As noted above, 4-sulfated CS is associated with inhibition of axonal outgrowth (Wang et al., 2008; Yoo et al., 2013; Pearson et al., 2018). Both CS-E and DS, which bind to both RPTPσ and NgR1 and 3, contain 4-S GalNAc, but how 4-sulfation affects binding of these sugars to these receptors is yet to be determined. Interestingly, CS-A, which is rich in 4-S GalNAc, does not bind to either receptor (Dickendesher et al., 2012), suggesting that there may be another receptor for 4-S GAG. A series of peptides that bind to 4S-GAG have differential actions on several neuronal properties, including neurite outgrowth, providing further evidence for additional receptors for 4-S GAG (Loers et al., 2019). Also, it would be interesting to know if these peptides disrupt the binding of CS to their known receptors.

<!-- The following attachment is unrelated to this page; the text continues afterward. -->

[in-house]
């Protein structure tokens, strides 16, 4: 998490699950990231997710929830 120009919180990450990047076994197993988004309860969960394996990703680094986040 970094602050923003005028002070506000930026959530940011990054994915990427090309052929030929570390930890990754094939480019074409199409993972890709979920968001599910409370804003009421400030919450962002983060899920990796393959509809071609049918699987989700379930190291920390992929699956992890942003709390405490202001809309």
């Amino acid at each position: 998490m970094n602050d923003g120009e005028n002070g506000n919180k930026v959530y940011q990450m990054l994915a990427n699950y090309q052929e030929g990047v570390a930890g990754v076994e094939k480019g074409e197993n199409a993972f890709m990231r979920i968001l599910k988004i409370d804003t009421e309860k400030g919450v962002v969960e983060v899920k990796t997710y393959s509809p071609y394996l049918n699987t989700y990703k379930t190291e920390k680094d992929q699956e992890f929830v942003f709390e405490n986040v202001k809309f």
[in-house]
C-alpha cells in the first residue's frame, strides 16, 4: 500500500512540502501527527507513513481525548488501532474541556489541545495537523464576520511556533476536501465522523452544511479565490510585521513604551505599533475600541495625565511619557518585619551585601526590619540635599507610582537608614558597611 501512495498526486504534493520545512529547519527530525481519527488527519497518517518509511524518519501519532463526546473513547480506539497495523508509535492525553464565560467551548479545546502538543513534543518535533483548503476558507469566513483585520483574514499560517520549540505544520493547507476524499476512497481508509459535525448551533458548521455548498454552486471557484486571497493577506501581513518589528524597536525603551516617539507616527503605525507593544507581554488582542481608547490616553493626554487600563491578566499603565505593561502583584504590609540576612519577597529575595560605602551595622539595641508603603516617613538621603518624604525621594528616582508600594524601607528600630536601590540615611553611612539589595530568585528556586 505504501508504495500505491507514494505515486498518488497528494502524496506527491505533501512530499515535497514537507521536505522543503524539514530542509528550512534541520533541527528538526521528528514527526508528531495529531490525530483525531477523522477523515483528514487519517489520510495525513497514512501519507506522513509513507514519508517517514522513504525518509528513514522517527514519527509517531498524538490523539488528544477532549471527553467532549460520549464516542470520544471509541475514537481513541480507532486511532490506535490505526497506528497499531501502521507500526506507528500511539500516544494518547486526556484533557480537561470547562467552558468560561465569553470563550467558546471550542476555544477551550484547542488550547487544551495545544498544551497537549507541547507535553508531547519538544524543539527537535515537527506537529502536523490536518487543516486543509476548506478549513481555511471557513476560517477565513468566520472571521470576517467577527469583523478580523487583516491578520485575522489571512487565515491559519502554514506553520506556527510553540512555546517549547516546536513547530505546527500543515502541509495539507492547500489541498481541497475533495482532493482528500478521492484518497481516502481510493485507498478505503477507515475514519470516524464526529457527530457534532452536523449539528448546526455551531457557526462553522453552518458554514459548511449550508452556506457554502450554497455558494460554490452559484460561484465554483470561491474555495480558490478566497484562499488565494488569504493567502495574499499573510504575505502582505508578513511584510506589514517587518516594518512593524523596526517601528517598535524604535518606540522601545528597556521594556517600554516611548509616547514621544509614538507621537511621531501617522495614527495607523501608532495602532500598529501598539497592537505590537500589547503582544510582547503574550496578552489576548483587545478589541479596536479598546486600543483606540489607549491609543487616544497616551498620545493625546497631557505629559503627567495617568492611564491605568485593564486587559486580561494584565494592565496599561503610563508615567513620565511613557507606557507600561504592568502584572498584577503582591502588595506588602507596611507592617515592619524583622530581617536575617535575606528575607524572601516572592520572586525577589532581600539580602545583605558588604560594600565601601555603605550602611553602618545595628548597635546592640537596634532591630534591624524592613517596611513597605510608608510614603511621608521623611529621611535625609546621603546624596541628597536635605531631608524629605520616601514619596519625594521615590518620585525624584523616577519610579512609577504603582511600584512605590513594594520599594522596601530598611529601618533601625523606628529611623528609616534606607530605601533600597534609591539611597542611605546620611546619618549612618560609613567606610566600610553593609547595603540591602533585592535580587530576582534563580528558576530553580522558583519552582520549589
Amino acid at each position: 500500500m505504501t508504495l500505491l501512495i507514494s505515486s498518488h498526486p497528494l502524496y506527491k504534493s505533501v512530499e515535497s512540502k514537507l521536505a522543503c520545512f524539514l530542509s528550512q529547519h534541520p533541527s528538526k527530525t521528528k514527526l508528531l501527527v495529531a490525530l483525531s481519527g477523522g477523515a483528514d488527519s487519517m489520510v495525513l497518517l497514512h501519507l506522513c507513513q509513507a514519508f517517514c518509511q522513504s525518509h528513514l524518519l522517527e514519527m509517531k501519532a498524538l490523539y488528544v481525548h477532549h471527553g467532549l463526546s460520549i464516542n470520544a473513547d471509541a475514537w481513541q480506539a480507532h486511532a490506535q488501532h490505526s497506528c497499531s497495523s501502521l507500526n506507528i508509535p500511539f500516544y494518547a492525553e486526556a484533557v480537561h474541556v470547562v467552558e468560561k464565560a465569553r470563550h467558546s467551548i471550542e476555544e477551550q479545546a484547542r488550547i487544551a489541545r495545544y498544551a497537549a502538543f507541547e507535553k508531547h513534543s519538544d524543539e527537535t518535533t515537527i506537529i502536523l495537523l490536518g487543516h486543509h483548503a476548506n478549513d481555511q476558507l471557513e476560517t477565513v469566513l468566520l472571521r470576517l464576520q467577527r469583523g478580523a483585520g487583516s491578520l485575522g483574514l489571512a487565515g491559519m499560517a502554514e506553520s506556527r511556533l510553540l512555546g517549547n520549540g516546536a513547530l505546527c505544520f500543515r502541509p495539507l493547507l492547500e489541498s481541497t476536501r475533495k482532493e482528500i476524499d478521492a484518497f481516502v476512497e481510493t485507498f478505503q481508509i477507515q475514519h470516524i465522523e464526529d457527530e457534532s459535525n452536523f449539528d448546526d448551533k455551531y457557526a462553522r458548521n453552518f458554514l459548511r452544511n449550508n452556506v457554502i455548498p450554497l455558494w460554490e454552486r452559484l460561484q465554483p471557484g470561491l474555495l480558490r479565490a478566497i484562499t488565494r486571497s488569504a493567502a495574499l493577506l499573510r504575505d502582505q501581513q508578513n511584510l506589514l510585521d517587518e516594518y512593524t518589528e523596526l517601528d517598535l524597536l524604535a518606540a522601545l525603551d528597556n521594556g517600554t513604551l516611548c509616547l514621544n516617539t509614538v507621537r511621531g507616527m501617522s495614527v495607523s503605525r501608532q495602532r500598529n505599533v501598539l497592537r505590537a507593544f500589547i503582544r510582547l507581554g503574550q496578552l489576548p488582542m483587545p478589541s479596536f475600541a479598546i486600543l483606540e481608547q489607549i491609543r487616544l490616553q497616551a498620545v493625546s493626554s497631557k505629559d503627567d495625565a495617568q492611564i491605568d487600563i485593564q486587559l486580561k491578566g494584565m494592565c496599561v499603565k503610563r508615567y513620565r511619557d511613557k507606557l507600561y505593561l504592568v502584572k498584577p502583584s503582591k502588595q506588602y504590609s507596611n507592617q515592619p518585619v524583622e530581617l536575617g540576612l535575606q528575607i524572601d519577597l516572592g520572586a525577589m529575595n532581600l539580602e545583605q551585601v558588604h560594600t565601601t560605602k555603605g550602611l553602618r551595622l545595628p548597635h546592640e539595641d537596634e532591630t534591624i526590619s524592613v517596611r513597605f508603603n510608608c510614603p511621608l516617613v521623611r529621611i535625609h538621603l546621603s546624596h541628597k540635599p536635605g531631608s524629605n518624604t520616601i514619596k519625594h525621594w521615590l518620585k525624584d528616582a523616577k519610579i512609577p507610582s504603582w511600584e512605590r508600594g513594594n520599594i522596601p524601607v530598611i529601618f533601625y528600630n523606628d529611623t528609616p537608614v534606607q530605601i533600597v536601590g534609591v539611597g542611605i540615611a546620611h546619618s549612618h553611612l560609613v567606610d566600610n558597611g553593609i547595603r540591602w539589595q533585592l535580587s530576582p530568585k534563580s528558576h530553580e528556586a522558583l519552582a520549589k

The signaling pathways activated by CS GAGs also provide potential therapeutic targets. Neurons growing on CSPG substrates or exposed to CSPGs show an increase of active RhoA (Borisoff et al., 2003; Fisher et al., 2011), and many experiments have demonstrated that inhibition of RhoA or Rho-kinase can increase axonal growth, both in the presence of CS in vitro (Dergham et al., 2002; Borisoff et al., 2003) or in vivo (Sellés-Navarro et al., 2001). This increase in RhoA was not observed in neurons with a deletion of LAR (Fisher et al., 2011). Similarly, the treatment of cerebellar granule neurons with CSPG increased active RhoA, but this was not observed in CGNs with a deletion of RPTPσ (Ohtake et al., 2016). Interestingly, other treatments that increase neurite outgrowth in response to CSPGs, such as non-steroidal anti-inflammatory agents (Fu et al., 2007), reduce RhoA activation. Active RhoA inhibits myosin light chain phosphatase, ultimately altering myosin II activity, and inhibiting myosin II with blebbistatin can overcome CSPG inhibition (Hur et al., 2011; Yu et al., 2012). A reduction in Akt activity is seen in parallel with the increase in RhoA (Fisher et al., 2011). Growth cone contact with CSPGs induces an influx of extracellular Ca2+ (Letourneau et al., 1994), and blocking L-type Ca2+ channels can promote neurite outgrowth on CSPGs (Huebner et al., 2019). CSPG also activates PKC in neurons (Sivasankaran et al., 2004), and downregulation or blockade of PKC can overcome CSPG inhibition (Powell et al., 1997; Sivasankaran et al., 2004). While the exact isoform of PKC responsible for inhibition has not been determined, it is likely a conventional (Ca2+-sensitive) one. Interestingly, inhibition of PKC activity also reduced activation of RhoA in response to CSPGs (Sivasankaran et al., 2004). Several other signaling pathways, including the PI3Kinase/AKT (Fisher et al., 2011), MAP Kinase (Kaneko et al., 2007), EGF receptor (Koprivica et al., 2005), and HDAC6 (Rivieccio et al., 2009) have also been implicated in CSPG signaling, but the exact function of these signaling pathways and how they interact is still an open question.